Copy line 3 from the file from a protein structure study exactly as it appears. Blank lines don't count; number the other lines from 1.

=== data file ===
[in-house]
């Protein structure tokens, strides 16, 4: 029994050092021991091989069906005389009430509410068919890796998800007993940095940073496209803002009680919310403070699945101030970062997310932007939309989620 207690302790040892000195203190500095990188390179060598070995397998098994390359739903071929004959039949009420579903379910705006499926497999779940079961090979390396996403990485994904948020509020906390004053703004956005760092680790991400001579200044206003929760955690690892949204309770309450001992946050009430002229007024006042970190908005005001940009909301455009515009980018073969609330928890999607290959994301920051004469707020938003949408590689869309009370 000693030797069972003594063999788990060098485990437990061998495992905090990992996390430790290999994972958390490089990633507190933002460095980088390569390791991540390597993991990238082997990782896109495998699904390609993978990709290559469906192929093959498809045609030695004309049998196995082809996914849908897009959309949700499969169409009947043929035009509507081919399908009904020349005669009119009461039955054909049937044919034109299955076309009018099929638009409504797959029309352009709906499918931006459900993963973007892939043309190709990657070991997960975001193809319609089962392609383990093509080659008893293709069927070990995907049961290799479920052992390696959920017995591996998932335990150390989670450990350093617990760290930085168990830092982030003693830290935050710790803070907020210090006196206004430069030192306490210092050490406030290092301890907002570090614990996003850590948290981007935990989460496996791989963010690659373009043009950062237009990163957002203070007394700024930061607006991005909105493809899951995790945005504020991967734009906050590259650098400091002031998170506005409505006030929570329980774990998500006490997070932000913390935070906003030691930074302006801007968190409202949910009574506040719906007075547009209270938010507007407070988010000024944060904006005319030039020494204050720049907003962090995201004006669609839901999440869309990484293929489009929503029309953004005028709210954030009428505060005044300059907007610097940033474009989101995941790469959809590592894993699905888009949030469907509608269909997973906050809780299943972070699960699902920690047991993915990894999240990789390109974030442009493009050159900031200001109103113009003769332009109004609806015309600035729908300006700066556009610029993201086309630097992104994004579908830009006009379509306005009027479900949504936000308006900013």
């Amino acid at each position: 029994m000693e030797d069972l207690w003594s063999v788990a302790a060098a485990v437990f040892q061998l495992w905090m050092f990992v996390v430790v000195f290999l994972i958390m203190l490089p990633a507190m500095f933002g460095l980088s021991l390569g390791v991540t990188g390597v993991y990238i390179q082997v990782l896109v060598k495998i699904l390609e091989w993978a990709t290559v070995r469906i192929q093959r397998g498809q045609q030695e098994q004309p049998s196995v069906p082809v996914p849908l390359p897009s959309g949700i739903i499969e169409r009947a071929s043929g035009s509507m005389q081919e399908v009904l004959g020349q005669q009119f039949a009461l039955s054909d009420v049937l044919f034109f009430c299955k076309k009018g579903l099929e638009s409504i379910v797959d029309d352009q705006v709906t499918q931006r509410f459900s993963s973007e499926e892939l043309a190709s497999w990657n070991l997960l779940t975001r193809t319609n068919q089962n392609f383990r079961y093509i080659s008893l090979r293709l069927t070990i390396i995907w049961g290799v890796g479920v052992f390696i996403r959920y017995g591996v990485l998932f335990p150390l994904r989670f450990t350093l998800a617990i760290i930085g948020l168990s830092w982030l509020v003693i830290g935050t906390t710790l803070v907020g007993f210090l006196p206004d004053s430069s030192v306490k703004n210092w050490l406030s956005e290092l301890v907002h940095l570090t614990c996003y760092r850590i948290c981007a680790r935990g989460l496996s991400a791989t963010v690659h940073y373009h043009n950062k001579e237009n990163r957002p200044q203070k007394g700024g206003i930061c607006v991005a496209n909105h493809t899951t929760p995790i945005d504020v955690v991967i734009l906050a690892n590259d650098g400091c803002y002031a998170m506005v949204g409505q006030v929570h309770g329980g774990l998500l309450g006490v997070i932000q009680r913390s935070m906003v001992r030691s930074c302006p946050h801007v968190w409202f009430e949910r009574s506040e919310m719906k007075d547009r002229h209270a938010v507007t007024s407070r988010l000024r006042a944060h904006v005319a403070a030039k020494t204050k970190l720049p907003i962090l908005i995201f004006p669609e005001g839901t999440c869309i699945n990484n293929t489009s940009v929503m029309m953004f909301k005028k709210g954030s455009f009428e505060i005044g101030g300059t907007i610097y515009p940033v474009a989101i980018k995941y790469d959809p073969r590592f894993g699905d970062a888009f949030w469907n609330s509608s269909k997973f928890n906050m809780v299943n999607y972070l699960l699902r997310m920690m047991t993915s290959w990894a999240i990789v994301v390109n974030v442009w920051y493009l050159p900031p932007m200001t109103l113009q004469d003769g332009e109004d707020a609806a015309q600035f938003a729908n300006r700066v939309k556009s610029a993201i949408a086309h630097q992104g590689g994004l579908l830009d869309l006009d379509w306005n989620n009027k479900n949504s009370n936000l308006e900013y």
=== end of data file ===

């Amino acid at each position: 029994m000693e030797d069972l207690w003594s063999v788990a302790a060098a485990v437990f040892q061998l495992w905090m050092f990992v996390v430790v000195f290999l994972i958390m203190l490089p990633a507190m500095f933002g460095l980088s021991l390569g390791v991540t990188g390597v993991y990238i390179q082997v990782l896109v060598k495998i699904l390609e091989w993978a990709t290559v070995r469906i192929q093959r397998g498809q045609q030695e098994q004309p049998s196995v069906p082809v996914p849908l390359p897009s959309g949700i739903i499969e169409r009947a071929s043929g035009s509507m005389q081919e399908v009904l004959g020349q005669q009119f039949a009461l039955s054909d009420v049937l044919f034109f009430c299955k076309k009018g579903l099929e638009s409504i379910v797959d029309d352009q705006v709906t499918q931006r509410f459900s993963s973007e499926e892939l043309a190709s497999w990657n070991l997960l779940t975001r193809t319609n068919q089962n392609f383990r079961y093509i080659s008893l090979r293709l069927t070990i390396i995907w049961g290799v890796g479920v052992f390696i996403r959920y017995g591996v990485l998932f335990p150390l994904r989670f450990t350093l998800a617990i760290i930085g948020l168990s830092w982030l509020v003693i830290g935050t906390t710790l803070v907020g007993f210090l006196p206004d004053s430069s030192v306490k703004n210092w050490l406030s956005e290092l301890v907002h940095l570090t614990c996003y760092r850590i948290c981007a680790r935990g989460l496996s991400a791989t963010v690659h940073y373009h043009n950062k001579e237009n990163r957002p200044q203070k007394g700024g206003i930061c607006v991005a496209n909105h493809t899951t929760p995790i945005d504020v955690v991967i734009l906050a690892n590259d650098g400091c803002y002031a998170m506005v949204g409505q006030v929570h309770g329980g774990l998500l309450g006490v997070i932000q009680r913390s935070m906003v001992r030691s930074c302006p946050h801007v968190w409202f009430e949910r009574s506040e919310m719906k007075d547009r002229h209270a938010v507007t007024s407070r988010l000024r006042a944060h904006v005319a403070a030039k020494t204050k970190l720049p907003i962090l908005i995201f004006p669609e005001g839901t999440c869309i699945n990484n293929t489009s940009v929503m029309m953004f909301k005028k709210g954030s455009f009428e505060i005044g101030g300059t907007i610097y515009p940033v474009a989101i980018k995941y790469d959809p073969r590592f894993g699905d970062a888009f949030w469907n609330s509608s269909k997973f928890n906050m809780v299943n999607y972070l699960l699902r997310m920690m047991t993915s290959w990894a999240i990789v994301v390109n974030v442009w920051y493009l050159p900031p932007m200001t109103l113009q004469d003769g332009e109004d707020a609806a015309q600035f938003a729908n300006r700066v939309k556009s610029a993201i949408a086309h630097q992104g590689g994004l579908l830009d869309l006009d379509w306005n989620n009027k479900n949504s009370n936000l308006e900013y």